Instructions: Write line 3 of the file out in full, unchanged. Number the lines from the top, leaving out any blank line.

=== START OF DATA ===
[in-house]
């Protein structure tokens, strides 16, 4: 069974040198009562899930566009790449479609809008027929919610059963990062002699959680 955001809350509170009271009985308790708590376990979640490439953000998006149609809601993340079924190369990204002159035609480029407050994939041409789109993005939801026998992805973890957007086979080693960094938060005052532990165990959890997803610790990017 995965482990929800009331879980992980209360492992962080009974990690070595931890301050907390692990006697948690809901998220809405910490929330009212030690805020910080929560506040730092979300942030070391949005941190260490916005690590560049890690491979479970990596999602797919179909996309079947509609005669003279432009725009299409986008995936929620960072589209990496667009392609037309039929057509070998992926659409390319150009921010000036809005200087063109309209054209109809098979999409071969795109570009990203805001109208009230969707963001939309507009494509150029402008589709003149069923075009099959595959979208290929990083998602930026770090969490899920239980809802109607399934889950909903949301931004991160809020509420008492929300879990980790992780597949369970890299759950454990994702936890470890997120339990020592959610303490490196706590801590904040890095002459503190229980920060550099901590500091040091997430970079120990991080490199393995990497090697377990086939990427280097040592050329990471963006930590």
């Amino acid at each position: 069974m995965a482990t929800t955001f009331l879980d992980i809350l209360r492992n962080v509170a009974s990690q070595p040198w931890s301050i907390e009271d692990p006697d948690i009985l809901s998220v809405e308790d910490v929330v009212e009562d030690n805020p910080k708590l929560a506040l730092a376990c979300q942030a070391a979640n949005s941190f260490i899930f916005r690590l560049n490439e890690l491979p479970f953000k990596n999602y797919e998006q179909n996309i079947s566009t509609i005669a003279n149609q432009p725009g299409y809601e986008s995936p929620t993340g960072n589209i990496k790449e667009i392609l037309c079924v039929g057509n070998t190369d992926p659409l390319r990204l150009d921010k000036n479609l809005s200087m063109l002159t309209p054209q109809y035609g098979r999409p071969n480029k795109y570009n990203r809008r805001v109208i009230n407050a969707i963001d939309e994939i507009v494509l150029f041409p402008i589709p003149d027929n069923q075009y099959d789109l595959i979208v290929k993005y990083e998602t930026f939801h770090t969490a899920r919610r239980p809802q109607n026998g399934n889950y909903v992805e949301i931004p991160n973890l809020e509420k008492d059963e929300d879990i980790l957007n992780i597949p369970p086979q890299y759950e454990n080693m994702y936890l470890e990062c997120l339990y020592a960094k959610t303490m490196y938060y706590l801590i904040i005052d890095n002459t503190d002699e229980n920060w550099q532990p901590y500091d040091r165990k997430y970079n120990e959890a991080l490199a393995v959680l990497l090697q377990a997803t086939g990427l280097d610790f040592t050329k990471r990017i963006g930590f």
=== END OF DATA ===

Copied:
């Amino acid at each position: 069974m995965a482990t929800t955001f009331l879980d992980i809350l209360r492992n962080v509170a009974s990690q070595p040198w931890s301050i907390e009271d692990p006697d948690i009985l809901s998220v809405e308790d910490v929330v009212e009562d030690n805020p910080k708590l929560a506040l730092a376990c979300q942030a070391a979640n949005s941190f260490i899930f916005r690590l560049n490439e890690l491979p479970f953000k990596n999602y797919e998006q179909n996309i079947s566009t509609i005669a003279n149609q432009p725009g299409y809601e986008s995936p929620t993340g960072n589209i990496k790449e667009i392609l037309c079924v039929g057509n070998t190369d992926p659409l390319r990204l150009d921010k000036n479609l809005s200087m063109l002159t309209p054209q109809y035609g098979r999409p071969n480029k795109y570009n990203r809008r805001v109208i009230n407050a969707i963001d939309e994939i507009v494509l150029f041409p402008i589709p003149d027929n069923q075009y099959d789109l595959i979208v290929k993005y990083e998602t930026f939801h770090t969490a899920r919610r239980p809802q109607n026998g399934n889950y909903v992805e949301i931004p991160n973890l809020e509420k008492d059963e929300d879990i980790l957007n992780i597949p369970p086979q890299y759950e454990n080693m994702y936890l470890e990062c997120l339990y020592a960094k959610t303490m490196y938060y706590l801590i904040i005052d890095n002459t503190d002699e229980n920060w550099q532990p901590y500091d040091r165990k997430y970079n120990e959890a991080l490199a393995v959680l990497l090697q377990a997803t086939g990427l280097d610790f040592t050329k990471r990017i963006g930590f």